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The NCAA upheld Ole Miss’ bowl ban. Here’s why the Rebels’ appeal was still a huge win.

An unprecedented and heavy-handed recruiting restriction has been overturned.

NCAA Football: SEC Football Media Day Dale Zanine-USA TODAY Sports

Ole Miss finally got its answer from the NCAA on whether or not it will be eligible to play in a bowl game this season.

The answer is no.

On the eve of a matchup against South Carolina in which the Rebels are favored to win their sixth game of the year, Ole Miss announced that the NCAA has formally upheld the program’s 2018 bowl ban, bringing an end to a months-long appeal process.

That certainly sucks for guys like Jordan Ta’amu, A.J. Brown and Greg Little, who will play their last game as Rebels in the Egg Bowl. According to Ole Miss, it also costs the university some $8 million in bowl revenue. And it’s probably a bummer for fans who for some reason wanted to spend a late-December weekend in Birmingham.

Overall, however, Thursday’s appeal decision was a massive win for the Ole Miss program. That’s because it overturned an overbearing recruiting penalty that would have severely limited Matt Luke’s ability to get top recruits onto campus.

The bowl ban stands, but the limit on unofficial recruiting visits has been overturned.

When the NCAA formally announced its punishments following a five-year investigation into the Ole Miss program, one of the most peculiar items on the list was a limit to unofficial visits. Per the NCAA, recruits would be able to make just one unofficial visit to campus.

That punishment is no more. According to the appeal committee “the Committee on Infractions (COI) abused its discretion when prescribing [unofficial visit restrictions] in that it was based in significant part on one or more irrelevant or improper factors.” It’s been overturned completely, allowing Luke to go about recruiting as normal.

The unofficial visitor limit was an overstep by the infractions committee.

The NCAA carefully limits the number of official recruiting visits, or visits in which the host school pays for lodging, food, etc. A visit is considered unofficial if the recruit or his family pays their own way. The NCAA sets no limits on these, which makes perfect sense. If a recruit and his family want to go watch a college football game, they, like everyone else in America, are free to do so.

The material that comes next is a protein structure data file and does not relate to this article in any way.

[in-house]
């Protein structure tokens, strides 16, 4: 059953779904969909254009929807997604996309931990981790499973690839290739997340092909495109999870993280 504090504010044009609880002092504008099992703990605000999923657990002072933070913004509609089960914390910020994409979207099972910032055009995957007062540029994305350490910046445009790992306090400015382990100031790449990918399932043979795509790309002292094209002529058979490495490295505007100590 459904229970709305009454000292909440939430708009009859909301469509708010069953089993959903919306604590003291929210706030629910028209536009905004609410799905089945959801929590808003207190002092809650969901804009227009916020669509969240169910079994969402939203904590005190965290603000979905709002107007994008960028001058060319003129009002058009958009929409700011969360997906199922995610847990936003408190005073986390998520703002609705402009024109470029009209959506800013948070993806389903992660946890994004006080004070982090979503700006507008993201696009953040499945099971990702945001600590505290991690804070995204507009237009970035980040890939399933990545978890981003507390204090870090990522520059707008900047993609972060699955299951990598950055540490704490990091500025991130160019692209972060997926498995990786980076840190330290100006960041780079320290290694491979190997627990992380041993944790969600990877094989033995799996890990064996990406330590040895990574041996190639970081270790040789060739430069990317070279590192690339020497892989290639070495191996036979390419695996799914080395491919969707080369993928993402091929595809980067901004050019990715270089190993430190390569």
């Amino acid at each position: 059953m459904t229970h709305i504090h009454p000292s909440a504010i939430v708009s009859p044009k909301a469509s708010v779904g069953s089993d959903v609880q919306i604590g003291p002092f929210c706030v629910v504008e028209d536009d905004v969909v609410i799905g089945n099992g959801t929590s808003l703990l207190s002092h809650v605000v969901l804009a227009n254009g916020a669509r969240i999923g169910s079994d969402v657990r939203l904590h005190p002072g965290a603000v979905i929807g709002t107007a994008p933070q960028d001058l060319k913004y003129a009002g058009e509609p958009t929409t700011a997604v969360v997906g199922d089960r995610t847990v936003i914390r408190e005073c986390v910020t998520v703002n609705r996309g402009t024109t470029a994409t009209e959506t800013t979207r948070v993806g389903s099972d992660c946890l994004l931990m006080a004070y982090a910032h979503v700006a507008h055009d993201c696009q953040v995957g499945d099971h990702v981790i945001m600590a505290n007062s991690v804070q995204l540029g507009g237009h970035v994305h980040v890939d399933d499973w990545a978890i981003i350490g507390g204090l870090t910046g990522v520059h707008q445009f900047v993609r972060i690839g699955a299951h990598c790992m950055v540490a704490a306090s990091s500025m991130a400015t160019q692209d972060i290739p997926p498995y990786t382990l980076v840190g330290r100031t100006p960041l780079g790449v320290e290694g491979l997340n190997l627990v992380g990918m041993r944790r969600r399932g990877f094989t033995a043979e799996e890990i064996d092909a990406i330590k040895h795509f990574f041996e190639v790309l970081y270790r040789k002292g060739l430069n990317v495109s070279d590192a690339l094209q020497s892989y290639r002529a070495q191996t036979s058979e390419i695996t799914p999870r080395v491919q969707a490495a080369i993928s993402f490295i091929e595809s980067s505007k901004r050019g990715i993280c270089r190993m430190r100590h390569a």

Which is what made the NCAA’s restriction so draconian.

The limit would have been a logistical nightmare at best and a crippling blow to recruiting at worst.

Just consider the logistics of this for a moment. On top of all of the work that goes into trying to convince 18-year old recruits to come visit their campus, Luke and his staff would have had to ensure that recruits weren’t coming to campus. If a guy who’d already gone on his authorized unofficial visit decided to pile into the car with his buddies for a last-minute trip to the Grove, Ole Miss would theoretically be in violation of the NCAA’s directive.

Monitoring and managing those unofficial trips would have been a logistical nightmare if not an impossibility altogether.

Even if Luke’s staff were successful at avoiding additional violations, it would have meant actively turning away recruits who wanted to come to campus. That would have been particularly damaging for the recruitment of local players, whose frequent unofficial trips to Oxford are one of Ole Miss’ most significant advantages. Consider that Nakobe Dean, a five-star linebacker from nearby Horn Lake, has made seven unofficial trips to Ole Miss since August. Or four-star Memphian Eric Gray, whose two unofficial visits since March have people thinking he may end up flipping from his commitment to Michigan.

The best part of the appeal decision, though? It means the NCAA investigation has finally ended.

The NCAA’s investigation into the Ole Miss athletics department begin in October 2012 after the Rebels fired a women’s basketball coach for recruiting violations. It mutated and spread over the years, eventually encompassing Hugh Freeze’s up-and-coming football program. The investigation eventually cost Ole Miss the most successful coach in program history and handicapped its ability to hire a replacement. It allowed talented players—including the former No. 1 quarterback recruit in the country, Shea Patterson—to transfer after crippling punishments were administered. It’s been an ever-escalating nightmare for Rebel fans for nearly two full years.

Now it’s over. Ole Miss still has to sit out a bowl game this season and recruiting restrictions and a probationary period will continue for another three years, but the never-ending investigation and its judgment process has ended.

A dark cloud of uncertainty has finally be lifted. Luke can focus on building his program. Rebel fans can hope for a brighter future.

And Nakobe Dean can visit Oxford whenver he damn well pleases.